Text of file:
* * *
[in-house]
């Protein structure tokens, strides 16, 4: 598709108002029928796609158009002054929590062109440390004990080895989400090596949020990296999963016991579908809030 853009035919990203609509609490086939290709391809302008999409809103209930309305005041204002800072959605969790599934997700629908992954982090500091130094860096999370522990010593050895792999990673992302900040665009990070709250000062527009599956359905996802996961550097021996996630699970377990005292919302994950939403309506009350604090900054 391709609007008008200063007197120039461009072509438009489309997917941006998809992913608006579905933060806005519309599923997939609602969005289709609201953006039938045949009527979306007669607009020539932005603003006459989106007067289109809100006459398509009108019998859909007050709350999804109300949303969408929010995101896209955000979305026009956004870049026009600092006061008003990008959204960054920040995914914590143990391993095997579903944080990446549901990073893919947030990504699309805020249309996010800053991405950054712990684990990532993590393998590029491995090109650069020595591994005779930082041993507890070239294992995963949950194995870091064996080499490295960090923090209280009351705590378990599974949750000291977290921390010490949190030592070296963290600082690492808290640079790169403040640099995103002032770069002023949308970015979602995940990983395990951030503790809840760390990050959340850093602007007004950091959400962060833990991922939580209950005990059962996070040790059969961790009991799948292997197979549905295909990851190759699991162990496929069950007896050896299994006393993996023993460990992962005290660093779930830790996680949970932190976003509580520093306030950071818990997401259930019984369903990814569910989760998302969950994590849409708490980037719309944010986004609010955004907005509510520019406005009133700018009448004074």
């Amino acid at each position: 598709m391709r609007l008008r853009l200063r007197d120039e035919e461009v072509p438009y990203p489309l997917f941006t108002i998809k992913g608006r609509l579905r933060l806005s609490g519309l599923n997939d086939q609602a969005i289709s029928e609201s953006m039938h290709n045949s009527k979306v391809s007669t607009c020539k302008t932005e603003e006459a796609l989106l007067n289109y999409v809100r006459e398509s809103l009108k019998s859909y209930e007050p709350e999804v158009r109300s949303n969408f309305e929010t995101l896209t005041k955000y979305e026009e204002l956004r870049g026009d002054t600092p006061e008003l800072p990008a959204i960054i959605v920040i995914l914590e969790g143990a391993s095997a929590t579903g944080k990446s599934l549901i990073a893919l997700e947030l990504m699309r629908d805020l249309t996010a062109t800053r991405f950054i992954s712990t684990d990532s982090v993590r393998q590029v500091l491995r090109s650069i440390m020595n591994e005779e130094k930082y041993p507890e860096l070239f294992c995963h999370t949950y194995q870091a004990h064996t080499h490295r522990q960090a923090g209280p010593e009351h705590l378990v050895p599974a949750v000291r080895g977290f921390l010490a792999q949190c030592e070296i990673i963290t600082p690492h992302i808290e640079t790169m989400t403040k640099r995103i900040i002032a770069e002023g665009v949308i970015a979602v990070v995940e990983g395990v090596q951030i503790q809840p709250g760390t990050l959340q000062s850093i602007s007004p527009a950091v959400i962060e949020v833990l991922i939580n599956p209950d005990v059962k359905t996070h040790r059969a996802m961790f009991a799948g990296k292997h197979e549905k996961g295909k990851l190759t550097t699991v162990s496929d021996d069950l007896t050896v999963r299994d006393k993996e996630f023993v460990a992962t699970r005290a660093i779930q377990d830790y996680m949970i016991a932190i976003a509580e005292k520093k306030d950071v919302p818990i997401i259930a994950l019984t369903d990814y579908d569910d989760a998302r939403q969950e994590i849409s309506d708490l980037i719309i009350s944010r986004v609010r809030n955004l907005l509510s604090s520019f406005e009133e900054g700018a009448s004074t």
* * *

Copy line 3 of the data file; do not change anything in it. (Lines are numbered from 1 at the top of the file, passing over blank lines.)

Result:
């Amino acid at each position: 598709m391709r609007l008008r853009l200063r007197d120039e035919e461009v072509p438009y990203p489309l997917f941006t108002i998809k992913g608006r609509l579905r933060l806005s609490g519309l599923n997939d086939q609602a969005i289709s029928e609201s953006m039938h290709n045949s009527k979306v391809s007669t607009c020539k302008t932005e603003e006459a796609l989106l007067n289109y999409v809100r006459e398509s809103l009108k019998s859909y209930e007050p709350e999804v158009r109300s949303n969408f309305e929010t995101l896209t005041k955000y979305e026009e204002l956004r870049g026009d002054t600092p006061e008003l800072p990008a959204i960054i959605v920040i995914l914590e969790g143990a391993s095997a929590t579903g944080k990446s599934l549901i990073a893919l997700e947030l990504m699309r629908d805020l249309t996010a062109t800053r991405f950054i992954s712990t684990d990532s982090v993590r393998q590029v500091l491995r090109s650069i440390m020595n591994e005779e130094k930082y041993p507890e860096l070239f294992c995963h999370t949950y194995q870091a004990h064996t080499h490295r522990q960090a923090g209280p010593e009351h705590l378990v050895p599974a949750v000291r080895g977290f921390l010490a792999q949190c030592e070296i990673i963290t600082p690492h992302i808290e640079t790169m989400t403040k640099r995103i900040i002032a770069e002023g665009v949308i970015a979602v990070v995940e990983g395990v090596q951030i503790q809840p709250g760390t990050l959340q000062s850093i602007s007004p527009a950091v959400i962060e949020v833990l991922i939580n599956p209950d005990v059962k359905t996070h040790r059969a996802m961790f009991a799948g990296k292997h197979e549905k996961g295909k990851l190759t550097t699991v162990s496929d021996d069950l007896t050896v999963r299994d006393k993996e996630f023993v460990a992962t699970r005290a660093i779930q377990d830790y996680m949970i016991a932190i976003a509580e005292k520093k306030d950071v919302p818990i997401i259930a994950l019984t369903d990814y579908d569910d989760a998302r939403q969950e994590i849409s309506d708490l980037i719309i009350s944010r986004v609010r809030n955004l907005l509510s604090s520019f406005e009133e900054g700018a009448s004074t």